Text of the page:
A delegation of high ranking FMA officials went to Berlin last week to meet with German lawmakers and officials. Part of the agenda were regulatory questions and digitalization. More international regulatory cooperation will be crucial for Liechtenstein’s attractiveness as a location for blockchain and crypto businesses.
Joschka Fischer nailed it when he spoke at the Liechtenstein Finance Forum earlier this month: “The future of finance will heavily depend on international cooperation. As the financial industry gets more digital and more global, operations like payments or investments will increasingly happen on a global scale rather than on a national or local level. That requires an international framework, technologically as well as legally.”
With that in mind, a delegation of Liechtenstein officials traveled to Berlin last week to meet up with representatives from politics, administration and business. The goal of this meeting was to exchange ideas regarding digitalization, the COVID crisis and the financial center in Liechtenstein.
The FMA seeks international dialogue
Part of the delegation were Liechtenstein’s ambassador Isabel Frommelt-Gottschald, Roland Müller, president of the supervisory board of the Financial Markets Authority Liechtenstein (FMA) and Mario Gassner, Chairman of the Board at the FMA. They met members of the German parliament and representatives of administrative authorities and businesses.
According to the FMA’s official press release, the discussions aimed at “sharing knowledge regarding the financial center Liechtenstein” and to “strengthen the trust in Liechtenstein and Liechtenstein’s financial intermediaries.” The FMA also highlights the importance of the German market for Liechtenstein’s financial industry.
Furthermore, „tackling the economic consequences of the Corona-crisis” and “digitalization of the financial sector,” “regulatory concerns” and “anti-money-laundering” were addressed during the meeting. In particular, those four points caught our attention.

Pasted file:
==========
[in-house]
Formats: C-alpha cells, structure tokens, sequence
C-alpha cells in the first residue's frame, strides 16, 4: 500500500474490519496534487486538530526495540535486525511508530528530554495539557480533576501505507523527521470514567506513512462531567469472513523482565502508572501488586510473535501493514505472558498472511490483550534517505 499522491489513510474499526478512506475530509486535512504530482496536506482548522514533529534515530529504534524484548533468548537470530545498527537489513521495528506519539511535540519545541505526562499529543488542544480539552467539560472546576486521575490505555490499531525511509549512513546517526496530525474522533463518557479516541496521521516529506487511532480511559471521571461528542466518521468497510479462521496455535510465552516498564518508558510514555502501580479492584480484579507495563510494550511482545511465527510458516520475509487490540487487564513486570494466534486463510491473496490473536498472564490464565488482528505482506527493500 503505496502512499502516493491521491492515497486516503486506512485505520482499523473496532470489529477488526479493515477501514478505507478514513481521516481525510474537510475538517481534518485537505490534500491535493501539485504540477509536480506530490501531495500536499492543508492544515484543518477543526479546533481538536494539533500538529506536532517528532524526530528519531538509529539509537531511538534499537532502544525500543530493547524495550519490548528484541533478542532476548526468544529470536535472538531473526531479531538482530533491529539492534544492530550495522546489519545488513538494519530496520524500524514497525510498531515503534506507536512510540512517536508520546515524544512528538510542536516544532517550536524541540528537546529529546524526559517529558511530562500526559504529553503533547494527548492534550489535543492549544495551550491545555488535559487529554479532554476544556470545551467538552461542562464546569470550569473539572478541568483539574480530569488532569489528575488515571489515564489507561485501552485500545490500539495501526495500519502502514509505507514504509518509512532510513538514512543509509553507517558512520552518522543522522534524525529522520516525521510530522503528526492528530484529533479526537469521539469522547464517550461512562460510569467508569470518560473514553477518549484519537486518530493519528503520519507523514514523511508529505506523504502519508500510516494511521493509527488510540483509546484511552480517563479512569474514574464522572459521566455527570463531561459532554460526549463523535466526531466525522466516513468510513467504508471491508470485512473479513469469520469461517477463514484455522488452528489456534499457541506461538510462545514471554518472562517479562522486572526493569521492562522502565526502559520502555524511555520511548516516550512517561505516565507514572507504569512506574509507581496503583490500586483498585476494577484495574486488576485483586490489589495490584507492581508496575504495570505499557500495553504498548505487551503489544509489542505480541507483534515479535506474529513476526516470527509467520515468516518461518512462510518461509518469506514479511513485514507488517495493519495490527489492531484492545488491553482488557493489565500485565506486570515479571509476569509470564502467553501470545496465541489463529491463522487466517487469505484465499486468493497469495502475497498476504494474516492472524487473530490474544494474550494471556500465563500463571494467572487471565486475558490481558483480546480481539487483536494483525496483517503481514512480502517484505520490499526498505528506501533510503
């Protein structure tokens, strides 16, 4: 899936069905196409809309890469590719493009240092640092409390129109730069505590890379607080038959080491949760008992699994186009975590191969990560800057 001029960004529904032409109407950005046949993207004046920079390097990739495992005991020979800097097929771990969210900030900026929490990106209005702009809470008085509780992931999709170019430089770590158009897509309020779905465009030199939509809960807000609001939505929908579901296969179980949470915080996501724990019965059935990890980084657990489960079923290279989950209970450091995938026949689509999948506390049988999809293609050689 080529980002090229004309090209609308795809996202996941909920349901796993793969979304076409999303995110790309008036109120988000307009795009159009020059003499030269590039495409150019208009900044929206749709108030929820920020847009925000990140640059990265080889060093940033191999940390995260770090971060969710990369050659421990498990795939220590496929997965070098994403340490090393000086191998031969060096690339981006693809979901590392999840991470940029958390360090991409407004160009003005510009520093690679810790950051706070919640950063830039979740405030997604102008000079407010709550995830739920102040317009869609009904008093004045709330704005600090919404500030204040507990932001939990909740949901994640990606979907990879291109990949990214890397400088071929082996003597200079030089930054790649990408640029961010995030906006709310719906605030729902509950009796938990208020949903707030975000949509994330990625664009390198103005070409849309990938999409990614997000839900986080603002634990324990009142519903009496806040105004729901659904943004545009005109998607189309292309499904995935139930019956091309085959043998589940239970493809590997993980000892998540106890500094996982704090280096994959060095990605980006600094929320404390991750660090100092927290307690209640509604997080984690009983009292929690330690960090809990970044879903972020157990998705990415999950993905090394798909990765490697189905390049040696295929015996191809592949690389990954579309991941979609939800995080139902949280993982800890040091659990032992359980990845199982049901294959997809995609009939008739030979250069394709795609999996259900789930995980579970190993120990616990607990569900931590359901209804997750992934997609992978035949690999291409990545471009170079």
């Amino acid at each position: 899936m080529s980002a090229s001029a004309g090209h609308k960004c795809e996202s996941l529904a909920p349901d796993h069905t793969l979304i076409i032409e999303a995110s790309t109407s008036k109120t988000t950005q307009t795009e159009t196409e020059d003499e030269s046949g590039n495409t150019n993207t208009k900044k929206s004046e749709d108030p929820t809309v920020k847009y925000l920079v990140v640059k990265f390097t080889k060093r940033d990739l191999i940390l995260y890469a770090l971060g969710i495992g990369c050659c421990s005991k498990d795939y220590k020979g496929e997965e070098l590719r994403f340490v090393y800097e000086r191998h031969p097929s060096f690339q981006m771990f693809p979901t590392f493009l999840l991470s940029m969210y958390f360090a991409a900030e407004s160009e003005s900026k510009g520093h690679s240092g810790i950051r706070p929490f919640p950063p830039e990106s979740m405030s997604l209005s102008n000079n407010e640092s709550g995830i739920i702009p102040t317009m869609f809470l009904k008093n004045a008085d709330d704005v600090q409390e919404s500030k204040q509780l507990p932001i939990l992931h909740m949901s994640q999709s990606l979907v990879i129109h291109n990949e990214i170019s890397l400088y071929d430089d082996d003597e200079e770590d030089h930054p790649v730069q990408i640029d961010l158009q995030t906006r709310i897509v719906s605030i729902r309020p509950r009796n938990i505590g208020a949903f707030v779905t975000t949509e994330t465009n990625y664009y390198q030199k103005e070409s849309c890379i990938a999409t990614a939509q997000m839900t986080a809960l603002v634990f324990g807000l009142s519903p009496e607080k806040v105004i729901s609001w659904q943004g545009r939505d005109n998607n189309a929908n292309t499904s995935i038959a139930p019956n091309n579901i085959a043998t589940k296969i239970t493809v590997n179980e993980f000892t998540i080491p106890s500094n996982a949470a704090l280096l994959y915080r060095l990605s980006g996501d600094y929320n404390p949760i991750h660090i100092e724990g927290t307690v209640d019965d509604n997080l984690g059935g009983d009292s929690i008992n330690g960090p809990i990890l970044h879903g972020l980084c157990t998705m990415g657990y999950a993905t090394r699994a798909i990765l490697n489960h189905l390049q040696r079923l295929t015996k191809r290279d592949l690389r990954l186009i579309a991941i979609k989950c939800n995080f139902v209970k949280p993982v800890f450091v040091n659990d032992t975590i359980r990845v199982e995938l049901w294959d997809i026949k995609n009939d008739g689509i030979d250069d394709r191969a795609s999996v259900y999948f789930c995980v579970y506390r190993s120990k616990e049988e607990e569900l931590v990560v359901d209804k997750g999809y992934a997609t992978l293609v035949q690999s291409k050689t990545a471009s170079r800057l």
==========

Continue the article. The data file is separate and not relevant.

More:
Liechtenstein needs easy access to the EEA
It’s not a secret that a huge part of Liechtenstein’s success as a hub for blockchain and cryptocurrency businesses is a result of favorable regulations. The Blockchain Act, which was introduced earlier this year, created a favorable regulatory environment that attracted international blockchain businesses.
Many of those businesses moved to Liechtenstein to find a place to launch their products and services and then expand to Europe in a subsequent step. As Liechtenstein is a member of the European Economic Area (EEA), in theory, financial products and services approved by the FMA Liechtenstein can be passported to other EEA members without much effort.
Attracted by this idea, businesses with innovative ideas came to Liechtenstein, got their securities prospectuses approved here, and then passported it to countries like Germany to sell security tokens.
Long story short: That has turned out to be much less feasible than many companies initially thought. Products and services approved in Liechtenstein are still subject to the regulatory approval of regulators in other EEA-countries. And they often take a much heavier stance on blockchain and cryptocurrencies than the FMA does, meaning, Liechtenstein-based businesses might not even be allowed to market their services in the EEA.
That’s why it’s crucial that the FMA is engaging in a dialogue with regulators from neighboring countries, in particular, Germany. If passporting to the EEA doesn’t work, then the main reason for blockchain- or crypto-finance businesses to move to Liechtenstein is gone.